You may not have ever heard of “anorexia athletica,” because it goes by a number of names, including “sports anorexia” and “hypergymnasia”. This disorder is characterized by excessive exercise in order to restrict or control the body. Eating and working out become an obsession with anorexia athletica, and can lead to unhealthy mental and physical consequences.
Anorexia athletica is where someone exercises excessively to restrict or control their body. They may also cut calories and restrict their diet to an extreme. They use the exercise to lose weight or prevent weight gain. This behavior can end up causing health issues.
Anorexia athletica isn’t an “official” eating disorder. The American Psychiatric Association, the group that determines what is an eating disorder and what isn’t, doesn’t currently list “anorexia athletica” in their diagnostic textbook called DSM-6. Other eating disorders however are included in their latest version of the DSM.
Anorexia athletica may be seen in those who are already diagnosed with anorexia nervosa (AN) or bulimia. Instead of using a laxative or vomiting, someone with this disorder instead uses excessive exercise to control their weight. Instead of the goal of the exercise being health or enjoyment, the goal is weight loss and restriction.
Many athletes understandably are taught to strive for perfection. To achieve this, the athlete has to be strict about weight, eating behavior and performance. In some sports, there’s a lot of pressure on the athlete due to weight limits, judging criteria, and uniforms that show every inch of the body. (1)
The extreme culture of athleticism in our society can end up causing athletes to feel as if they can’t meet the standards for an “ideal” body. This is a big problem if the athlete is involved in a sport where the best body type for that sport doesn’t conform to society’s image of an athlete’s body. Athletes in lean body sports had higher body shape concern scores than those of non-lean sports, according to one study. (2)
This body dissatisfaction isn’t restricted to women who are athletes. In one study of 576 German athletes, 59% of the men reported dissatisfaction with their body. (3) Even 46% of elite rugby players were found to have dissatisfaction with their body. (4)
The prevalence of eating disorders varies from 6-45% in female athletes and 0 to 19% in male athletes. (5) In one study of 755 elite Icelandic athletes in their 20s, 17.9% of the athletes had severe or moderate body image dissatisfaction. (1) Women’s scores were higher than men’s, pointing to the existence of a real problem for athletes. This body image dissatisfaction can progress to a true eating disorder. (1)
Estimates of anorexia athletica vary. In one German study of 52 pre-professional ballet dancers between the ages of 13 and 20, anorexia athletica was diagnosed in 6% of the dancers compared to 2% of regular high school students. (6) In a study of 1620 Norwegian athletes, the overall presence of eating disorders among female athletes was higher in aesthetic sports (42%) than in endurance (24%) sports and ball game sports (16%). (7) Aesthetic sports are sports where leanness is encouraged such as dance, cheerleading, swimming, aerobics, gymnastics, baton twirling, and figure skating. Non-aesthetic sports are ones such as soccer, volleyball, softball, basketball, hockey, tennis, martial arts and track. (8)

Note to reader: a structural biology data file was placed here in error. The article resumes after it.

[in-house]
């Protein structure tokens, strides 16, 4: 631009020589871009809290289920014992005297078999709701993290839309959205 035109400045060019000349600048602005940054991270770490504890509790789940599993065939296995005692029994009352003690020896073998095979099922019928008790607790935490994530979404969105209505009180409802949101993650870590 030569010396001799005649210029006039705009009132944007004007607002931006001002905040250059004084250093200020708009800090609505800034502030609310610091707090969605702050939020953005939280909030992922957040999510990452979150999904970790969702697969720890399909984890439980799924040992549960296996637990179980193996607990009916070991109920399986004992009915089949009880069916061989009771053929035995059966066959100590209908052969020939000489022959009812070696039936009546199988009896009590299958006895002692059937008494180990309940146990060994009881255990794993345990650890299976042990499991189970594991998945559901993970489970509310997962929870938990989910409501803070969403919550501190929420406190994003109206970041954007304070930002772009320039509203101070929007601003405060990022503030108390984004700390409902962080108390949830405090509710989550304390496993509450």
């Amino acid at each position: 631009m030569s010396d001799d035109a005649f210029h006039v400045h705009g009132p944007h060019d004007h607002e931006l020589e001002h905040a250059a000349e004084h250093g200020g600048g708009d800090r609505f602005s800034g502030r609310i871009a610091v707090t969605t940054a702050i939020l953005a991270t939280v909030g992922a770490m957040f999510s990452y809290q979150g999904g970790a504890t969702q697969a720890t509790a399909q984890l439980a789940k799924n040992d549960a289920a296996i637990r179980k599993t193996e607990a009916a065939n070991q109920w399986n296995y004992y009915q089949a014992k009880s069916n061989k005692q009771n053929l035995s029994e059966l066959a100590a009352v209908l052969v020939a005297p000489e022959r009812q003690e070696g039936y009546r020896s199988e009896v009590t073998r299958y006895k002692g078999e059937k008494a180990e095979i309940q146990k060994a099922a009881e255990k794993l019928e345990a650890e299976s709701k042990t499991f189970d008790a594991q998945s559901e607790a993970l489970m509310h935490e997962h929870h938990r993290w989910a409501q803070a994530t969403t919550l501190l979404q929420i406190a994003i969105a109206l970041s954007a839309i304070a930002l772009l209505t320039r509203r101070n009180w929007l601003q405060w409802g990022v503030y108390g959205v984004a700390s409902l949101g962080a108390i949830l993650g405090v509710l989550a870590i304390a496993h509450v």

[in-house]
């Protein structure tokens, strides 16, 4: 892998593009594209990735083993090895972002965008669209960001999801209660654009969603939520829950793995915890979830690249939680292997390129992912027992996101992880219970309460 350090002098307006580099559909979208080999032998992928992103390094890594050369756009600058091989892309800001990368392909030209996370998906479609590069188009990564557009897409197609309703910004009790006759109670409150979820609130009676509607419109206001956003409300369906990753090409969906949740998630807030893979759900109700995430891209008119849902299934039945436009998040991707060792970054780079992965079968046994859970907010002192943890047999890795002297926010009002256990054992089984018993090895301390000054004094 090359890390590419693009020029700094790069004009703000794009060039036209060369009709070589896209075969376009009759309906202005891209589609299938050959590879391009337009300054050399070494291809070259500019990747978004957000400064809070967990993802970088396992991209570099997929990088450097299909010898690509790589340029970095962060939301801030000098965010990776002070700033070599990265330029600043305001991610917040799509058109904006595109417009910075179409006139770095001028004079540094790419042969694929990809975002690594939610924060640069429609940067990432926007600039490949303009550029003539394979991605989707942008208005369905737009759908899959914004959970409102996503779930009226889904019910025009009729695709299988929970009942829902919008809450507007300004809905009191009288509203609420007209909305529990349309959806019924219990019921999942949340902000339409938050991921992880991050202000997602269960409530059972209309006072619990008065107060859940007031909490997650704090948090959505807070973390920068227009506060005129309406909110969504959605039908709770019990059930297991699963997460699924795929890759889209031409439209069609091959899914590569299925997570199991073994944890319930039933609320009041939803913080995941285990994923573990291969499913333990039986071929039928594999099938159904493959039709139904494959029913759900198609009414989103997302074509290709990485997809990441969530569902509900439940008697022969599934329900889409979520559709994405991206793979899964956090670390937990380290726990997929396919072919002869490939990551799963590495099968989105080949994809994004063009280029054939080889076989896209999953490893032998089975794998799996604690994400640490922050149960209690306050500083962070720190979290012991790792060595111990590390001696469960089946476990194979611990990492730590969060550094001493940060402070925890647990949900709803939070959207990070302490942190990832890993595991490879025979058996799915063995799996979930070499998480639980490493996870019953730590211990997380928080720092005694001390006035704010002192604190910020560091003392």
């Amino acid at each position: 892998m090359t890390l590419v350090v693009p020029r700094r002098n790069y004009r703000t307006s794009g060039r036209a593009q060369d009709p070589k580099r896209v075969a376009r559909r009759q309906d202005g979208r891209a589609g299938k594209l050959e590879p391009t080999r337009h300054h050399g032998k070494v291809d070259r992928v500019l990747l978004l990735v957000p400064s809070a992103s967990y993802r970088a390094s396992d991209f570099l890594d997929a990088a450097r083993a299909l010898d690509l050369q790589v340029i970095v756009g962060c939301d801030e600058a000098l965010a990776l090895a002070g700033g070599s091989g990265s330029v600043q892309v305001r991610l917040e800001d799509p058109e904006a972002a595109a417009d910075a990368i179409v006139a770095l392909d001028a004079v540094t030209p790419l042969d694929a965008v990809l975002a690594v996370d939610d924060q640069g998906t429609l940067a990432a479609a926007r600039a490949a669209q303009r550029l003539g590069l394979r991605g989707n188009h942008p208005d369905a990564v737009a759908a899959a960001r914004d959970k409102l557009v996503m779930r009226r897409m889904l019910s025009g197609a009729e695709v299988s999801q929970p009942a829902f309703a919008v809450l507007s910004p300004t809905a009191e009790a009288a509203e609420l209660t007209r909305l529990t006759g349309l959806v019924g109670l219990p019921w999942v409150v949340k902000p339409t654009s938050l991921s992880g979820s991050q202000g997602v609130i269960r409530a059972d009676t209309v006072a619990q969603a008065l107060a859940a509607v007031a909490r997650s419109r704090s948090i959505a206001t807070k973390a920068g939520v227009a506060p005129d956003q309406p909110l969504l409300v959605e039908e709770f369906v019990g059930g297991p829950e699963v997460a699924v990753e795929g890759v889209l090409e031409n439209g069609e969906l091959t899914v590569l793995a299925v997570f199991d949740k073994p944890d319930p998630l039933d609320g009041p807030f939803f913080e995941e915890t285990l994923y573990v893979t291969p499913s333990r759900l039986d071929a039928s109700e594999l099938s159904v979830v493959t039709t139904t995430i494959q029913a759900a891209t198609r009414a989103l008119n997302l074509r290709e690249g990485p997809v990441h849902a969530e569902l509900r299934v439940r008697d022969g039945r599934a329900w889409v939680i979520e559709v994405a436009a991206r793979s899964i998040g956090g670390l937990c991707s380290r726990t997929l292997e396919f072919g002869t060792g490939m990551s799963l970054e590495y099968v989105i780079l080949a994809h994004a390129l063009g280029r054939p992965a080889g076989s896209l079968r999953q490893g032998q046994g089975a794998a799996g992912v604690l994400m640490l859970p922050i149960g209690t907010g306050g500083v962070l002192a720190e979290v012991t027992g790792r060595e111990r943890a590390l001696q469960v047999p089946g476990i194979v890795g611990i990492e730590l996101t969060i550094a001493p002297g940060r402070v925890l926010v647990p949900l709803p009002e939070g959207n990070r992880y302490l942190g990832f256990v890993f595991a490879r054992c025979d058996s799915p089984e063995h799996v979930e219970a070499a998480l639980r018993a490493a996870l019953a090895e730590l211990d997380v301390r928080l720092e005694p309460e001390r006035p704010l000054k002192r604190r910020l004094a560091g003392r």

Causes vary depending on the individual. However, most experts agree that the following characteristics predispose to anorexia athletica:
Since anorexia athletica still isn’t considered an “official” eating disorder, there aren’t any official signs and symptoms yet that have been clinically determined. However, the two main types of signs and symptoms seen are ones that relate to body image obsession, weight obsession and excessive desire to exercise. Some of these signs and symptoms are similar to the ones for anorexia and bulimia.
These signs and symptoms include:
Medical complications of anorexia athletica are similar to those of anorexia nervosa (GI problems, weight loss, low body weight, menstrual difficulties, heart problems) or bulimia (teeth and esophagus problems, GI disturbances) and malnourishment (liver failure, kidney failure). Also, exercising excessively can result in the breakdown of muscles, torn ligaments and tendons, and bone problems such as arthritis. The long term outcomes of anorexia athletica has not yet been thoroughly studied and we still have a lot to learn about how best to identify and treat this condition among athletes. (8)
Psychotherapy with cognitive behavioral therapy is the main treatment for anorexia athletica. The patient may also receive interpersonal psychotherapy. The goal of therapy is to improve body image. Once this improves, disordered eating behavior decreases, and this may be followed by changes in the excessive exercise. (9)
Nutritional counseling is imperative when treating anorexia athletica. Treatment with psychotherapy or nutrition may be either inpatient or outpatient.
Part of the treatment for anorexia athletica is addressing the societal norms that impose these high standards for what athletic bodies should and shouldn’t look like. There is an urgent need for reform in how we address body weight and performance in sports. (10)